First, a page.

• Wrangell businesses in the running for $25,000 start-up prize

    Marc Lutz, Wrangell Sentinel|Jul 27, 2022

    Two businesses based in Wrangell and one looking to be based here are among a dozen Southeast finalists for a pair of $25,000 cash prizes. Path to Prosperity, a competition for small businesses and start-ups in Southeast, announced 12 finalists, two of which have a chance to win $25,000 to help grow their business and “assist Southeast Alaska entrepreneurs in contributing to a sustainable and regenerative tourism industry in the region that is community-led and locally owned,” according to a statement issued by Spruce Root, the Jun...

  • Loss of construction, Crossings and Trident jobs adds up for Wrangell

    Larry Persily, Wrangell Sentinel|Jun 29, 2022

    Two key economic indicators are falling in Wrangell—the unemployment rate, and the number of people in the labor force. Combined, the two datapoints help explain the ongoing worker shortage in the community, stressing out business owners who have to manage as best as they can with too few employees. The unemployment rate for May was 5.1%, down from 5.5% in April, down from 7.2% a year ago, and the lowest in at least the past 12 years, according to state Labor Department statistics. It’s probably the lowest rate going back 20 years or so, but...

  • SEARHC continues to expand behavioral health services in Sitka

    Shannon Haugland, Sitka Sentinel|Jun 29, 2022

    SEARHC is continuing to expand its behavioral health services in Sitka and also to serve residents of other Southeast communities, an official of the health care provider has told the Sitka borough assembly. “I wanted to bring your attention to some of the changes, the evolution of the behavioral health service line at SEARHC,” said Dr. Elliot Bruhl, senior vice president and chief medical officer at the Sitka-based SouthEast Alaska Regional Health Consortium. He called behavioral health “one of our number of areas of emphasis in terms of our c...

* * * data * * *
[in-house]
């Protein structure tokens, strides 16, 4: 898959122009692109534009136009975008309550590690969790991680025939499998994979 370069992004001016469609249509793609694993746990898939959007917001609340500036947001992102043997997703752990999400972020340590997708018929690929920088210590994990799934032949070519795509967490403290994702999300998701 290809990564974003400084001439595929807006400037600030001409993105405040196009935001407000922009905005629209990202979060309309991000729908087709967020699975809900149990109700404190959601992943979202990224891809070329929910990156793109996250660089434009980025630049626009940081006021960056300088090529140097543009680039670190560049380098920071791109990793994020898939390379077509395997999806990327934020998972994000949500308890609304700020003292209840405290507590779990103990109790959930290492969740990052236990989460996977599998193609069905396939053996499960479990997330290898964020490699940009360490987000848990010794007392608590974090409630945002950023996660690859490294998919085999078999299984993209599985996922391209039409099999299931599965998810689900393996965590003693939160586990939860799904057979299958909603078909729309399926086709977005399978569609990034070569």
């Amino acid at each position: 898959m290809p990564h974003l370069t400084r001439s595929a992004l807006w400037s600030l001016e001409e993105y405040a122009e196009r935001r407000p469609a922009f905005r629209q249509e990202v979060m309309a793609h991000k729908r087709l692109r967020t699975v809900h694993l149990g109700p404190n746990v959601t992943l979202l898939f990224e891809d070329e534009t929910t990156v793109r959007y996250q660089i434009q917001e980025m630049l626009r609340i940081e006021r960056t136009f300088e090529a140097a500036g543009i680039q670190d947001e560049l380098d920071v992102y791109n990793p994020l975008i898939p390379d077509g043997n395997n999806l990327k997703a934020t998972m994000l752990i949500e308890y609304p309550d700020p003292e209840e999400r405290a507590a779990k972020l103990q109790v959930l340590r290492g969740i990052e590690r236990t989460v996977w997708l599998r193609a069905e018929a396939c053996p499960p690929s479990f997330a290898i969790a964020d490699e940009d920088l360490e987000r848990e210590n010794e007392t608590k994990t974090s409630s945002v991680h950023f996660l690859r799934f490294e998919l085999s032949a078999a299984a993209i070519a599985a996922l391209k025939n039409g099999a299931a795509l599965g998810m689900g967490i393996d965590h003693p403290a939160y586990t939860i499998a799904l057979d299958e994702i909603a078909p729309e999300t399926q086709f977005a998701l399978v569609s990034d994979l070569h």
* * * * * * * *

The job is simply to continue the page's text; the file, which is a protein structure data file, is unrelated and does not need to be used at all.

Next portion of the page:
• Office of Children's Services caseworker transfers to Wrangell

    Sarah Aslam|Mar 23, 2022

    For the first time in more than a decade, Wrangell has a state child protection services caseworker. Jennifer Ridgeway was the Office of Children's Services worker in Petersburg from October 2021 until February, when she transferred to Wrangell. She first visited Wrangell from Tennessee in July 2018 to officiate and attend her daughter's wedding, according to a release from the state. She had no plans to move but loved the area and moved to Wrangell that fall. "Southeast Alaska offers so much...

  • Borough smart to think long-term

    Wrangell Sentinel|Mar 2, 2022

    Sometimes, governments just have to take a chance. They need to ensure the pieces are in place for economic development of their community, even if that means spending money on the potential — not a guarantee — of building jobs in the future. In Wrangell’s case, the almost 40-acre waterfront industrial property at the former 6-Mile sawmill site is one of those pieces. The borough assembly decision to buy the property is smart, long-term thinking. It’s about preserving the site intact for possible future use, rather than see it subdivi...